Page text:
How to (not) be a good manager

It has been a really long time since I blogged. Mainly because of the crazy hours I have been putting in at work and the other hours trying to drown my worries in mindless stuff like computer games.

My last post I mentioned about the identity crisis and it’s still by and large the same for me. It’s one thing to write about how you think about management and strategy and stuff but it’s totally another trying to convey these thoughts to your staff in a way that makes sense to them.

Anyway, today’s post is about my observations of the way the managers in my department work. I am not saying what they are doing is right or wrong, it’s just about the kind of management style there is. It’s useful because it helps me to frame my own management style, coming from ground zero knowledge.

It’s kind of pathetic that I don’t really have wonderful managers as examples but at least you can learn something, even if it’s learning not to be like them.

#1 Find an enthusiastic and credible scapegoat to ‘groom’

This strategy requires you to identify a candidate in your team who is capable, intelligent and has no qualms about doing your work  as well as covering your ass. In exchange, you groom him/her by providing them opportunities to take part in the higher level strategic planning, do all the necessary legwork, wow the bosses with their proposals to get them off your backs and takes all the bullets for you. If it doesn’t work, you can always say, too bad I gave you a chance to prove yourself. If it works, your staff will be very appreciative for the opportunity and exposure and looks forward to supporting you again – even if it means doing work that is way beyond their pay grade, and the senior management thinks you’re a wonderful manager for grooming your staff so well.

#2 Learn to have the right relations with the right people at the right time

The public relations stunt is an age old tool that will never go out of style no matter where you are. It really takes a special kind of person to be able to pull this off – you need to be thick-skinned, outgoing and willing to say whatever it takes to make the other person think you’re on their side. Knowing how to cook, bake or where good food can be found is a plus point especially in Singapore. Once you’ve created the impression, real or not, that you’re on pally terms with the management and bosses even not your own, you become an asset where others will tap on to get things done simply through your networks. At the same time, you’re protected from harm because whether real or perceived friendliness, no one dares to step on your toes, and your staff loves you because you openly speak good of them to others.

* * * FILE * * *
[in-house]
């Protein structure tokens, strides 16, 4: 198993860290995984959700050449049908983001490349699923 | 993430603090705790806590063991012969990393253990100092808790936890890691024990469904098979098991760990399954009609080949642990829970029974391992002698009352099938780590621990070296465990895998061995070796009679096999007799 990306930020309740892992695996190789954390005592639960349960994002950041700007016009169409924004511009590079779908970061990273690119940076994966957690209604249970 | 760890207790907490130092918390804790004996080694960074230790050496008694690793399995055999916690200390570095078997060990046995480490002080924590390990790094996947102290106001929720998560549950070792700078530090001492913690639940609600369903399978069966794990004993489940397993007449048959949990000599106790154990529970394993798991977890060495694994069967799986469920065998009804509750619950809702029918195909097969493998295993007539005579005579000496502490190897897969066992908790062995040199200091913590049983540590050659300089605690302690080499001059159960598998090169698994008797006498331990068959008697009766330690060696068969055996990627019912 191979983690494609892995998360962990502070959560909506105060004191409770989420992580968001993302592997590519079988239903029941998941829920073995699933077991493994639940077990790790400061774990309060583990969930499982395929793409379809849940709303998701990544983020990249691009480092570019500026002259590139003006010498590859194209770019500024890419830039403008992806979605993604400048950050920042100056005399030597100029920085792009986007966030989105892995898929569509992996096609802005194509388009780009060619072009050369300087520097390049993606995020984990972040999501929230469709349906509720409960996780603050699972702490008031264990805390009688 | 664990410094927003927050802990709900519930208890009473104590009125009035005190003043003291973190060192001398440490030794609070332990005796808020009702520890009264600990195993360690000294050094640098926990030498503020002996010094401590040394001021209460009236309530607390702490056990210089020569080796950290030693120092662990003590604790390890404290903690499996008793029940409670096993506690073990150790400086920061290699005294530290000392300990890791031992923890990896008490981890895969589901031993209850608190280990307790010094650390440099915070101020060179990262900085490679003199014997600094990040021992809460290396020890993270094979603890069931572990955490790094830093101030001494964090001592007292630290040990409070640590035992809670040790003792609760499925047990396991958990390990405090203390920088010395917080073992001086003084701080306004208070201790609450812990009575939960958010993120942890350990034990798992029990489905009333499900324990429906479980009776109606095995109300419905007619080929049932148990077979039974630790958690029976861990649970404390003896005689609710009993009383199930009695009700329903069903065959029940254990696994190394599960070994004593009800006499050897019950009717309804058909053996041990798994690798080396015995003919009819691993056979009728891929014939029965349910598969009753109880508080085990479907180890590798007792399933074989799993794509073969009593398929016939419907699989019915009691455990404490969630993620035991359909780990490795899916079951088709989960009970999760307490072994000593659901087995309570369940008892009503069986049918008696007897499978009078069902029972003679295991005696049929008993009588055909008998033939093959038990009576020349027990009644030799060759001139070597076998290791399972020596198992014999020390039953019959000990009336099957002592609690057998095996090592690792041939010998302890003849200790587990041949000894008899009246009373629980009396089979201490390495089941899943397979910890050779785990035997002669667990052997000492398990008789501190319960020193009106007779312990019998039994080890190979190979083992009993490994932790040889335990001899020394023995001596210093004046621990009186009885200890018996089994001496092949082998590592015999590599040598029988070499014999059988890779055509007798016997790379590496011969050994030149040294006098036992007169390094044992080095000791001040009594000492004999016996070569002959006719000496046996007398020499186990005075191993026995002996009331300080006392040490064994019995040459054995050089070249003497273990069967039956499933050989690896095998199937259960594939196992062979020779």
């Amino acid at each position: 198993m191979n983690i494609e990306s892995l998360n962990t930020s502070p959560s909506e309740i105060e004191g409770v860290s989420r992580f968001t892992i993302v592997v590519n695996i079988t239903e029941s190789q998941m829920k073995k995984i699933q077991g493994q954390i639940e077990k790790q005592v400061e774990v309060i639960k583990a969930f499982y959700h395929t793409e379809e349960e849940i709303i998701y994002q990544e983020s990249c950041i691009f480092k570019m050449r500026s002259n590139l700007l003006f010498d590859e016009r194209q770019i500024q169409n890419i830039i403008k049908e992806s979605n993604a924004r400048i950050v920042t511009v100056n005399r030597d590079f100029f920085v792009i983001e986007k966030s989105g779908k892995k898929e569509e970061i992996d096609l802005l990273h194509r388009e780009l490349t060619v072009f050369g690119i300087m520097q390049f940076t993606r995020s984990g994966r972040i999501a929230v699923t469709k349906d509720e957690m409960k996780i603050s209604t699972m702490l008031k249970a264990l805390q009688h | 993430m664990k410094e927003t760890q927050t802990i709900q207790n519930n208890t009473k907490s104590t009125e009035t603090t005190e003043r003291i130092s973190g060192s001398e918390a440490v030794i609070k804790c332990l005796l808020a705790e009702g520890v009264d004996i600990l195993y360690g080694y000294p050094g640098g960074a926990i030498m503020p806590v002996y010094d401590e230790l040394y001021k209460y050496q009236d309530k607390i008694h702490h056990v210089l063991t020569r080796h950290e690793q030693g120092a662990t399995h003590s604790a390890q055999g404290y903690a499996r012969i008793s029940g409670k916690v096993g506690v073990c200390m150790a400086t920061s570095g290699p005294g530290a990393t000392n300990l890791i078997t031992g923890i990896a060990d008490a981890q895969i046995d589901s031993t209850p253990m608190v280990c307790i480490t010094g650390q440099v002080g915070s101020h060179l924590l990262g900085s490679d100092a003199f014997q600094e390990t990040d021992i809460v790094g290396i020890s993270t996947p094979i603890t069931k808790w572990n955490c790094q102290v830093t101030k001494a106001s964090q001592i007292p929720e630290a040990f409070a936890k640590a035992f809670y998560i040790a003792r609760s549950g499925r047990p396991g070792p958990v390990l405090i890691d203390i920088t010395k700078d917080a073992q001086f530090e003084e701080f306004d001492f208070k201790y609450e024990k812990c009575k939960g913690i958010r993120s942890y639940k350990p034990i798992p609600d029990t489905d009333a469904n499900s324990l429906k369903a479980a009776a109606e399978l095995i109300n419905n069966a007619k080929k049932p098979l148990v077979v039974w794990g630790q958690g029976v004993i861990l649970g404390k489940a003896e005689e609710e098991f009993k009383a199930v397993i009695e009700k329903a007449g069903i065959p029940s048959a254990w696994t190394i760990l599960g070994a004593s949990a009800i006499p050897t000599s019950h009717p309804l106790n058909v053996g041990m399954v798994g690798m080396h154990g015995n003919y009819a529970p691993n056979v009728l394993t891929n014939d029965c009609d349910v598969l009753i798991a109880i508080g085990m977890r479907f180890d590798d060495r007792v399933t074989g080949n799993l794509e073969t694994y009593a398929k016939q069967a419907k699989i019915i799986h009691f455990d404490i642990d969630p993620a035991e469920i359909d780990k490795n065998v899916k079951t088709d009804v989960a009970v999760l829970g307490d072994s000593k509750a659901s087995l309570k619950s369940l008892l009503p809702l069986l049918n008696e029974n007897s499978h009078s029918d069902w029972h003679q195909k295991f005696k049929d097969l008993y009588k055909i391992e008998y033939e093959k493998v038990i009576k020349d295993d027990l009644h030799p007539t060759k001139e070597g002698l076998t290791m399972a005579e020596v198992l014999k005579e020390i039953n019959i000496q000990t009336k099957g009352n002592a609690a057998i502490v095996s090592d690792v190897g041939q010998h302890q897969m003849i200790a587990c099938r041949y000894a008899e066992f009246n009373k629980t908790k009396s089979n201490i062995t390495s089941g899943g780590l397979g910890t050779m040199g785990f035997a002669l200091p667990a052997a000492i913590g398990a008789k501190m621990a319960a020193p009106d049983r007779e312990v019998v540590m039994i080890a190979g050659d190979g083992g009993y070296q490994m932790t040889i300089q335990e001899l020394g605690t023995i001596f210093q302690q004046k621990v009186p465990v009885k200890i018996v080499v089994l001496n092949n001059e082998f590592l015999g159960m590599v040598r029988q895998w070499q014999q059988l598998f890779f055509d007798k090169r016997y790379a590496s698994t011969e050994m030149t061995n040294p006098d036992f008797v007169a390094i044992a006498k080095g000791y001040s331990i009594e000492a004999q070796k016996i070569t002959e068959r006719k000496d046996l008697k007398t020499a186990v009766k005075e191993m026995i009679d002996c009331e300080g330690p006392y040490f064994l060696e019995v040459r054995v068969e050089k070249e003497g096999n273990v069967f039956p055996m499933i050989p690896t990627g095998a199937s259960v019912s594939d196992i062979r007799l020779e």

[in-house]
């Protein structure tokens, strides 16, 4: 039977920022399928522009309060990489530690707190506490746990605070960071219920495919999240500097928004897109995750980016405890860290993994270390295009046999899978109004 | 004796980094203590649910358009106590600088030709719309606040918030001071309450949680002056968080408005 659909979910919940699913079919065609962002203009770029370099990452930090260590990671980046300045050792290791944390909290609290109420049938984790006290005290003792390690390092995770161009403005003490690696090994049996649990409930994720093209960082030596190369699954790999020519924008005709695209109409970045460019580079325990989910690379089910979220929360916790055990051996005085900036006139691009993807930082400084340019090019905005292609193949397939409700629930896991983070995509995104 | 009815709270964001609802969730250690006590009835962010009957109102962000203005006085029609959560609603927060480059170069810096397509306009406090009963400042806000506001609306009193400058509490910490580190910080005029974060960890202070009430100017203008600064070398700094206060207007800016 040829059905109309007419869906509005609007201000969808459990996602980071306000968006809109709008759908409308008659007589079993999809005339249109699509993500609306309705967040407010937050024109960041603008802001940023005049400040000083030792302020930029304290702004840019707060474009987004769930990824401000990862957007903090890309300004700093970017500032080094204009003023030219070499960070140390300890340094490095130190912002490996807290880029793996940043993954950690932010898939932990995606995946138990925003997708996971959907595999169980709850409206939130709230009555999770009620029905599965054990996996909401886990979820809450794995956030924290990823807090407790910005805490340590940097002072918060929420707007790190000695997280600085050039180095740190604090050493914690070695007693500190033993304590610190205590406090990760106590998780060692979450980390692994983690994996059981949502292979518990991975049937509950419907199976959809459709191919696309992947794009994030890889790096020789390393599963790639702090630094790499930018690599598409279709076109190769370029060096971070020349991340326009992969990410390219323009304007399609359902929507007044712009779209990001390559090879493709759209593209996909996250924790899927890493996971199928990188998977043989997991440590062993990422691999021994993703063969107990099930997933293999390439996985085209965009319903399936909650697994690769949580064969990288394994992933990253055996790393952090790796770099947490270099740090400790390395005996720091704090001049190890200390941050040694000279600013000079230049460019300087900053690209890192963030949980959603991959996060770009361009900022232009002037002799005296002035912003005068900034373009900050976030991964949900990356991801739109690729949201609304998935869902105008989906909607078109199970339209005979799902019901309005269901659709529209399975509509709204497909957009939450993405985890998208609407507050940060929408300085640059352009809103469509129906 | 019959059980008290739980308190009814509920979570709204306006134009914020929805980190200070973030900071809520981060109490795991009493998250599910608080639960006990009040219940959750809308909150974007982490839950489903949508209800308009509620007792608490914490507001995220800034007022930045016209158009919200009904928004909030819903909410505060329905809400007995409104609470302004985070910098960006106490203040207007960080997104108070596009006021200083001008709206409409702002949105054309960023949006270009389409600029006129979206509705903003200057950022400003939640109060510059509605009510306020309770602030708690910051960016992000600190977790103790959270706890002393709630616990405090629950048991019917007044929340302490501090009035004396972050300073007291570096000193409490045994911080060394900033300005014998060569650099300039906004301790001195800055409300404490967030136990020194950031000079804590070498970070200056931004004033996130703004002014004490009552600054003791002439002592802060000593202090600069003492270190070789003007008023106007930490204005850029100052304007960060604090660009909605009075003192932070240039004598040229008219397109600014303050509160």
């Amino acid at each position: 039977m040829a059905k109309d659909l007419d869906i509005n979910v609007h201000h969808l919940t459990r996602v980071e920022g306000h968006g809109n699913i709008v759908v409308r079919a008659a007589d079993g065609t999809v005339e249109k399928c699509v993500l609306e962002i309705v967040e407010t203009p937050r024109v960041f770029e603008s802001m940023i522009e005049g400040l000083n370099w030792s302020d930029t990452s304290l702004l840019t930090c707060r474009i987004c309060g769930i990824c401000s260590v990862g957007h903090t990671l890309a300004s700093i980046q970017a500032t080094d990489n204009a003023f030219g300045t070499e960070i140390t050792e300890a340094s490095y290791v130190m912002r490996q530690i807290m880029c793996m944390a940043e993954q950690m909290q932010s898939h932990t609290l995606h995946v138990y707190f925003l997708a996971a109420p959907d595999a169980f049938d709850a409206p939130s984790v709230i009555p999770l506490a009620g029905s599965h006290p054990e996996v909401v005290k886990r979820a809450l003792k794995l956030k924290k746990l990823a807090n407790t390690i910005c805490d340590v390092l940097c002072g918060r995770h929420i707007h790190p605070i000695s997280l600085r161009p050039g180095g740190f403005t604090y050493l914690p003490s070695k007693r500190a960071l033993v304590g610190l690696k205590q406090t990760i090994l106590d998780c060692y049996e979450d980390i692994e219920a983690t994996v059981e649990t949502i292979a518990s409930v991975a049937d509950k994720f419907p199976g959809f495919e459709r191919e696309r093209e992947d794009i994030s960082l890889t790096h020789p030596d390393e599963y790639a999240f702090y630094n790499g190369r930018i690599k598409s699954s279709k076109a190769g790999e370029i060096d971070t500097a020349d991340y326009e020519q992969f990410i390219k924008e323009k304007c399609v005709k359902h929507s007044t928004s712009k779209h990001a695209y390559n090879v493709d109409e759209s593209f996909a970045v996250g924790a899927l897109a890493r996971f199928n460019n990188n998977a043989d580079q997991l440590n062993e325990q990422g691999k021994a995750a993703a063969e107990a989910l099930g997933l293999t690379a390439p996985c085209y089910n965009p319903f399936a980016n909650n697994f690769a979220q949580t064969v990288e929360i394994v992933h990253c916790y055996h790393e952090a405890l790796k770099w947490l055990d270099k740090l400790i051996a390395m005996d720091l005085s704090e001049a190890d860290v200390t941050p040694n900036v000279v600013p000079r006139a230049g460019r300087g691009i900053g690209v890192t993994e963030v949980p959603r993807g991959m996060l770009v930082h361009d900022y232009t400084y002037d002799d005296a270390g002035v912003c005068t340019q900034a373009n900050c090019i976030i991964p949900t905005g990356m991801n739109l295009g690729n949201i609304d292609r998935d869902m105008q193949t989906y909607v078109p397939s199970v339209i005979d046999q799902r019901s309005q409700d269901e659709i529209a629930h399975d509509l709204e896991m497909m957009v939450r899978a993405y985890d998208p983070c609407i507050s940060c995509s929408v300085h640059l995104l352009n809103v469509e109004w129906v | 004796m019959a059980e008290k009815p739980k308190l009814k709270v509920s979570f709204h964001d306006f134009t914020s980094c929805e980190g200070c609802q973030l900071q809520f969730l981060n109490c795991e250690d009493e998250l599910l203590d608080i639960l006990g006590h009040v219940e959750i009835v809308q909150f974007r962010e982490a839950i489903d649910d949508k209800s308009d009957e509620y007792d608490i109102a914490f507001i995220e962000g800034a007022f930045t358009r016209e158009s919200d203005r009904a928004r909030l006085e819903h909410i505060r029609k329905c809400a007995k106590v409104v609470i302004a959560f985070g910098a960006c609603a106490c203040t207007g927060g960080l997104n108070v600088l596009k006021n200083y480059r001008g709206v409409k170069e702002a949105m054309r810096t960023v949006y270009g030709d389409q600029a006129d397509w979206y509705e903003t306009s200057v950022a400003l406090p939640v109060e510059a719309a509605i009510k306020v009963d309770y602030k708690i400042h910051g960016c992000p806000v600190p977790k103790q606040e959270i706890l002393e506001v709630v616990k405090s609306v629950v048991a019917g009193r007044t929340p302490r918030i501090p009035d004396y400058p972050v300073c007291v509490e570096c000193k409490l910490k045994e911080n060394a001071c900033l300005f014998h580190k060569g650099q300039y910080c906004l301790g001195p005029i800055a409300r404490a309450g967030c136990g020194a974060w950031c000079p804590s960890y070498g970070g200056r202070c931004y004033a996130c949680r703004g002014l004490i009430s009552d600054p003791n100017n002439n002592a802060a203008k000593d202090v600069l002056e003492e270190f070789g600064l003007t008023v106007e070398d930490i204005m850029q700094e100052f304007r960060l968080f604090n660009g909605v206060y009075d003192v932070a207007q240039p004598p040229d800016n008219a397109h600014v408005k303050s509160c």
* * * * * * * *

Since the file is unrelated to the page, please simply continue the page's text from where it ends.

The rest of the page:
#3 Establish yourself as a specialist in a niche/difficult field

To adopt this strategy, you need to learn the art of speaking logically and confidently even if what you say is without basis. Works especially well in fields that are technical or not easily caught on by the less interested/savvy such as finance, IT, accounts, etc. When asked to take on new projects or do more work, simply defer by logically explaining why such and such an action would create unnecessary business risk without quantifiable or proven results and that in your most esteemed counsel, you think it is not wise to proceed. No one questions a so called specialist especially if you bring up the word risk. You are essentially challenging the other person to climb the steep learning curve, take on the risks themselves, and prove to you that it works. Which effectively deters most people from trying already.

So there you have it, three strategies to keep you safely in your management seat until the next restructuring in your organisation. I hope I will be able to share more positive examples in my next blog post as I continue to struggle to find my own identity. God bless!

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